The term complementary medicine refers to a group of diverse medical and health care systems, practices, and products that are not generally considered to be part of conventional medicineMedicine as practiced by holders of M.D. (medical doctor) or D.O. (doctor of osteopathy) degrees and by their allied health professionals such as physical therapists, psychologists, and registered nurses. . Complementary medicine includes natural products, such as dietary supplements, herbs, and probioticsLive bacteria (and sometimes yeasts) found in foods such as yogurt or in dietary supplements. , as well as mind and body practices, such as meditationA conscious mental process using certain techniques—such as focusing attention or maintaining a specific posture—to suspend the stream of thoughts and relax the body and mind. , chiropractic, acupuncture, and massagePressing, rubbing, and moving muscles and other soft tissues of the body, primarily by using the hands and fingers. The aim is to increase the flow of blood and oxygen to the massaged area. .
Another term often used in discussions of therapies that are not part of conventional medicine is integrative medicineAn approach to medicine that combines treatments from conventional medicine and complementary medicine for which there is some high-quality scientific evidence of safety and effectiveness. . Integrative medicine combines conventional and complementary approaches in a coordinated way.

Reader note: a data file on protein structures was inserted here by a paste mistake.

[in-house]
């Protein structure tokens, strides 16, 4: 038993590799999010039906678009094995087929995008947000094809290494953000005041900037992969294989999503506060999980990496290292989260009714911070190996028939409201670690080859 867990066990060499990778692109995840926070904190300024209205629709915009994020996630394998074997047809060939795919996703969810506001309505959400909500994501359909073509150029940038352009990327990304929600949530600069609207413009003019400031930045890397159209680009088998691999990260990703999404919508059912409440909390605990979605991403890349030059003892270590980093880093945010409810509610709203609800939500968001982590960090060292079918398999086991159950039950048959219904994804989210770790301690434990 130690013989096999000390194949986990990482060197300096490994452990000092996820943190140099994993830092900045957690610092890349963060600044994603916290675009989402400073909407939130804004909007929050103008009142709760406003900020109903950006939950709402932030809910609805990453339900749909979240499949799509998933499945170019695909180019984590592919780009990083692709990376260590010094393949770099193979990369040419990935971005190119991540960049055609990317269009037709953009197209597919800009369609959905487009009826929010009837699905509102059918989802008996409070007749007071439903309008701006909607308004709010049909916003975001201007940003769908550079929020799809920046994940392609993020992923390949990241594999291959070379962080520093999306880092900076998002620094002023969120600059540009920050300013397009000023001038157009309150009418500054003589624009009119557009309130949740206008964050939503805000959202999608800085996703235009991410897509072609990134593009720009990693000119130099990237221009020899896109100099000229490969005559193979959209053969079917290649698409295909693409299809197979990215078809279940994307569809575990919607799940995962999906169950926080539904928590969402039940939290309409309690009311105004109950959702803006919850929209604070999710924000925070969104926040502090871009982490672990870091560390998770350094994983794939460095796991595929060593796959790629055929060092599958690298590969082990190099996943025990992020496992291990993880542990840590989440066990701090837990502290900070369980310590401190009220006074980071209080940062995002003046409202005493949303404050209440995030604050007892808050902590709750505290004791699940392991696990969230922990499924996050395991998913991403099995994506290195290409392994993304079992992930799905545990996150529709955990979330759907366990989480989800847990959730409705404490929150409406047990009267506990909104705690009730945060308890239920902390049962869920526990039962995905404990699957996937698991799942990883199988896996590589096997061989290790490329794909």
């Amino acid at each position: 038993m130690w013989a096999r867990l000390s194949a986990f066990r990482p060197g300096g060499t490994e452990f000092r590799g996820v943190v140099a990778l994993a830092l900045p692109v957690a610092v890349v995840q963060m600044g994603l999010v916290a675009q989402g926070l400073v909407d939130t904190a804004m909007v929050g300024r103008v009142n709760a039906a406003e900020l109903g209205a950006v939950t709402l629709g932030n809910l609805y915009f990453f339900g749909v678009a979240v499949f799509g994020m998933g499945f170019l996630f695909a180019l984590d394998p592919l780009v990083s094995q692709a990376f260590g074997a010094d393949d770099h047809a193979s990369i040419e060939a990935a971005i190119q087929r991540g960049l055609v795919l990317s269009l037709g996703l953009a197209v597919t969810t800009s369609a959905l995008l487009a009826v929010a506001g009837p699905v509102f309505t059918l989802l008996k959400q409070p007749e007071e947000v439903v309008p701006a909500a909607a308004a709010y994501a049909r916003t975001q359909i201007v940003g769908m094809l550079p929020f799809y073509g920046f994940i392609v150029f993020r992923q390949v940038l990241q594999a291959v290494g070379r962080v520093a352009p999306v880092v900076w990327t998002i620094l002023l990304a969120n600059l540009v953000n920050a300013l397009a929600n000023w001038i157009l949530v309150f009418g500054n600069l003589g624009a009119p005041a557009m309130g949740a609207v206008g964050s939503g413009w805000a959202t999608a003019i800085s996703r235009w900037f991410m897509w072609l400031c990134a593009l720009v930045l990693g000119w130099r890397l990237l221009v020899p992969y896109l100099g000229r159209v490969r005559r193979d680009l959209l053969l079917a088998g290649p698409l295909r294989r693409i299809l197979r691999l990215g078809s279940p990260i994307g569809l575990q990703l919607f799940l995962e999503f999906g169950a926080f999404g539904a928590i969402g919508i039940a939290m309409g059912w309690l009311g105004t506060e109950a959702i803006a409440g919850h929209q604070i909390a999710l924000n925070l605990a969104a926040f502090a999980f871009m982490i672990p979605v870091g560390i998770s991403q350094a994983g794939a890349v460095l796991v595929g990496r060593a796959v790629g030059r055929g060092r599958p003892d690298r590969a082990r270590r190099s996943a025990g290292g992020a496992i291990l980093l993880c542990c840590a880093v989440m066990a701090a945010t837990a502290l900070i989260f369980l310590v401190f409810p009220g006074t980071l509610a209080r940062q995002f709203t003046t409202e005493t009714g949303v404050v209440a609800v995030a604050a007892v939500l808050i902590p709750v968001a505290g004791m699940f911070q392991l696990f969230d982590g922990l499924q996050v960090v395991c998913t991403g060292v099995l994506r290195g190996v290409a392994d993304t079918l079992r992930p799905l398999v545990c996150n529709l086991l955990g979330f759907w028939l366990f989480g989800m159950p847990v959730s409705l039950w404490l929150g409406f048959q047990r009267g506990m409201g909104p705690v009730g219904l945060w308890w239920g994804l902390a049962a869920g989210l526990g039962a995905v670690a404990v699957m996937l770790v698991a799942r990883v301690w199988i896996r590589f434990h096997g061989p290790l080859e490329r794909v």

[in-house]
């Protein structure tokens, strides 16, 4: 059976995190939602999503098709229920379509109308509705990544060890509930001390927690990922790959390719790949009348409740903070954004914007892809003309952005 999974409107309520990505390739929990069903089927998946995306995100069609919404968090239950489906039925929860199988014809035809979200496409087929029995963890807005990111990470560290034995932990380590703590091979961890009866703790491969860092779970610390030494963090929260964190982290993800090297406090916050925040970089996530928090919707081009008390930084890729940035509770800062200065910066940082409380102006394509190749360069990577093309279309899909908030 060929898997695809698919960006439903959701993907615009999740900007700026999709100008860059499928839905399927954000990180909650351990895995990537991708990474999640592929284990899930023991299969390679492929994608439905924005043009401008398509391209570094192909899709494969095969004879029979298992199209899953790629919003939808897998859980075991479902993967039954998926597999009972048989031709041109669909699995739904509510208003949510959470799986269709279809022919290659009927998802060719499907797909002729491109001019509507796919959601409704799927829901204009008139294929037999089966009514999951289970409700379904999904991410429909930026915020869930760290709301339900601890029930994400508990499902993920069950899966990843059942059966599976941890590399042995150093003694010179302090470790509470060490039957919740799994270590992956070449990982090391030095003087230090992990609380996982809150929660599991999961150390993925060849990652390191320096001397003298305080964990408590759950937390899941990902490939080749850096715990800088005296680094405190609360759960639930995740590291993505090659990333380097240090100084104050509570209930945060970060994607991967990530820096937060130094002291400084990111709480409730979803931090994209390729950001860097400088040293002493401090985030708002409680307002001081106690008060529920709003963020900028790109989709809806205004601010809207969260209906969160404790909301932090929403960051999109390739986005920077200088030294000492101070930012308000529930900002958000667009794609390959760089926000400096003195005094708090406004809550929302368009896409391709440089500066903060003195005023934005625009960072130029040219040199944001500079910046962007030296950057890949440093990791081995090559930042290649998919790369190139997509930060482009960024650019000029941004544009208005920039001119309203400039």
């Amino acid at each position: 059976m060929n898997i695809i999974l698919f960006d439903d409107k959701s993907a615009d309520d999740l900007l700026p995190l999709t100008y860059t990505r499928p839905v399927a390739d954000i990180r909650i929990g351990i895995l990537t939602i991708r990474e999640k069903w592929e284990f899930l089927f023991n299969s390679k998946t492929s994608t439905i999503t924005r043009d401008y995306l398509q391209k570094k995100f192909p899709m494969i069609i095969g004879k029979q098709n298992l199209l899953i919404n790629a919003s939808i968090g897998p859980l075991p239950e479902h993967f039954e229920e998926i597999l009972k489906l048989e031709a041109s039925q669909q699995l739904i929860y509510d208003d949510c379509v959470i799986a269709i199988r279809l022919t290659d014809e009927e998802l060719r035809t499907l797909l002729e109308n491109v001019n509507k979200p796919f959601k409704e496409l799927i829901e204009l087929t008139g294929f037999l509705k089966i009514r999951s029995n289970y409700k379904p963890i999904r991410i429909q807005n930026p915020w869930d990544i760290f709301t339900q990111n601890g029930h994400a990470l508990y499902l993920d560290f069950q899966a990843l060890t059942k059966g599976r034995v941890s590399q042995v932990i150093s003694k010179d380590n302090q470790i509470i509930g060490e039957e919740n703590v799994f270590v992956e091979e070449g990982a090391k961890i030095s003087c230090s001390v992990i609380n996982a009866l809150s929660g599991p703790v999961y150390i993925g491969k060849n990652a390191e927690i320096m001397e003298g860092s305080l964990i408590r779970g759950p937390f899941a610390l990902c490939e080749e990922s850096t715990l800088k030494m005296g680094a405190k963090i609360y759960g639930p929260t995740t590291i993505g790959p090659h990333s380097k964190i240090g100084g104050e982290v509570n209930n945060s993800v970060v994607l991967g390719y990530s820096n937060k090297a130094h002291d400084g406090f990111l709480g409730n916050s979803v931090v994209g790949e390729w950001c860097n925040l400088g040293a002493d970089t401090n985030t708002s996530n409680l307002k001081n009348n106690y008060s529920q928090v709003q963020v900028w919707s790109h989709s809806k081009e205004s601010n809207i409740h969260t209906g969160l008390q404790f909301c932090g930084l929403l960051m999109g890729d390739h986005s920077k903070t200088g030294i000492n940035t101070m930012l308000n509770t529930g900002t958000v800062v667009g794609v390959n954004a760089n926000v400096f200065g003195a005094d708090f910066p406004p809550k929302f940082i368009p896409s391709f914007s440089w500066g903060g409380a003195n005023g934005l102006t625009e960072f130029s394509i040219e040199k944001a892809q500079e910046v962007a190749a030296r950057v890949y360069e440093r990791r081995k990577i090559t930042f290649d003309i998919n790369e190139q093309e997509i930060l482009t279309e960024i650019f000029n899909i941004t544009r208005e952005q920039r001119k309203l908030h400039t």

A third term, alternative medicine, refers to the use of approaches that are not part of conventional medicine as replacements for, rather than complements to, conventional treatment. NCCIH advises against using any product or practice that has not been proven safe and effective as a substitute for conventional medical treatment or as a reason to postpone seeing a doctor about any health problem. In some instances, stopping—or not starting—conventional treatment can have serious consequences. Before making a decision not to use a proven conventional treatment, talk to your health care providers.
How can I get reliable information about a complementary therapy?
It is important to learn what scientific studies have discovered about the therapy you are considering. Making a decision based on the facts is a better idea than using a therapy simply because of something you have seen in an advertisement or on a Web site or because someone has told you that it worked for them. (For tips on how to evaluate Web site information, see the NCCIH fact sheet Evaluating Web-Based Health Resources.)
Understanding a therapy’s potential benefits, risks, and scientific evidence is critical to your health and safety. Scientific research on many complementary therapies is relatively new, so this kind of information may not be available for every therapy. However, many studies are under way, including those that NCCIH supports, and knowledge and understanding of complementary therapies are increasing all the time. Here are some ways to find reliable information:
- Talk with your health care providers. Tell them about the product or practice you are considering and ask any questions you may have about safety, effectiveness, or interactions with medications (prescription or nonprescription) or dietary supplements.